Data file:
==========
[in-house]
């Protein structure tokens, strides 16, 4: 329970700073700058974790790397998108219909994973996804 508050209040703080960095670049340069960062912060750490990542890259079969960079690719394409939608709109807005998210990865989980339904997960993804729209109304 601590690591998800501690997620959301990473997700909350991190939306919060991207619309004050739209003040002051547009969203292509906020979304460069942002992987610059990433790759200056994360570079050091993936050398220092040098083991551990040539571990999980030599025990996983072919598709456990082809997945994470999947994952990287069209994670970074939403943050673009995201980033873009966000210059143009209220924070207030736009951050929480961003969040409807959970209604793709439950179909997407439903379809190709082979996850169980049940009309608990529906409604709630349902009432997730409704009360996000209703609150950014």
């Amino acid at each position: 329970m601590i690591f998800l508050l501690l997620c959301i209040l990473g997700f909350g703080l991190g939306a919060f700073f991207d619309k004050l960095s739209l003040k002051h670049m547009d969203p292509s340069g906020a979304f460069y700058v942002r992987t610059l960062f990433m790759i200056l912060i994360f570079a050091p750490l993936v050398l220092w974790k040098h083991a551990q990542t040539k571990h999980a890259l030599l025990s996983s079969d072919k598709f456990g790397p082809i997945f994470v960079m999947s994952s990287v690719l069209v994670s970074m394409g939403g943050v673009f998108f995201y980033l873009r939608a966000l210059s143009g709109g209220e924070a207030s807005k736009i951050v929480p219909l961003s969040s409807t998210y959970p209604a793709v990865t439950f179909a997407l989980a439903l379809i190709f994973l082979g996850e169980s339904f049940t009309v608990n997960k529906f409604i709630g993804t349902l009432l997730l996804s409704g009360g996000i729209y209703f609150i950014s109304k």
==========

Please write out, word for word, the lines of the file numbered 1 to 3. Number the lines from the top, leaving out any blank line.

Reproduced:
[in-house]
């Protein structure tokens, strides 16, 4: 329970700073700058974790790397998108219909994973996804 508050209040703080960095670049340069960062912060750490990542890259079969960079690719394409939608709109807005998210990865989980339904997960993804729209109304 601590690591998800501690997620959301990473997700909350991190939306919060991207619309004050739209003040002051547009969203292509906020979304460069942002992987610059990433790759200056994360570079050091993936050398220092040098083991551990040539571990999980030599025990996983072919598709456990082809997945994470999947994952990287069209994670970074939403943050673009995201980033873009966000210059143009209220924070207030736009951050929480961003969040409807959970209604793709439950179909997407439903379809190709082979996850169980049940009309608990529906409604709630349902009432997730409704009360996000209703609150950014």
């Amino acid at each position: 329970m601590i690591f998800l508050l501690l997620c959301i209040l990473g997700f909350g703080l991190g939306a919060f700073f991207d619309k004050l960095s739209l003040k002051h670049m547009d969203p292509s340069g906020a979304f460069y700058v942002r992987t610059l960062f990433m790759i200056l912060i994360f570079a050091p750490l993936v050398l220092w974790k040098h083991a551990q990542t040539k571990h999980a890259l030599l025990s996983s079969d072919k598709f456990g790397p082809i997945f994470v960079m999947s994952s990287v690719l069209v994670s970074m394409g939403g943050v673009f998108f995201y980033l873009r939608a966000l210059s143009g709109g209220e924070a207030s807005k736009i951050v929480p219909l961003s969040s409807t998210y959970p209604a793709v990865t439950f179909a997407l989980a439903l379809i190709f994973l082979g996850e169980s339904f049940t009309v608990n997960k529906f409604i709630g993804t349902l009432l997730l996804s409704g009360g996000i729209y209703f609150i950014s109304k």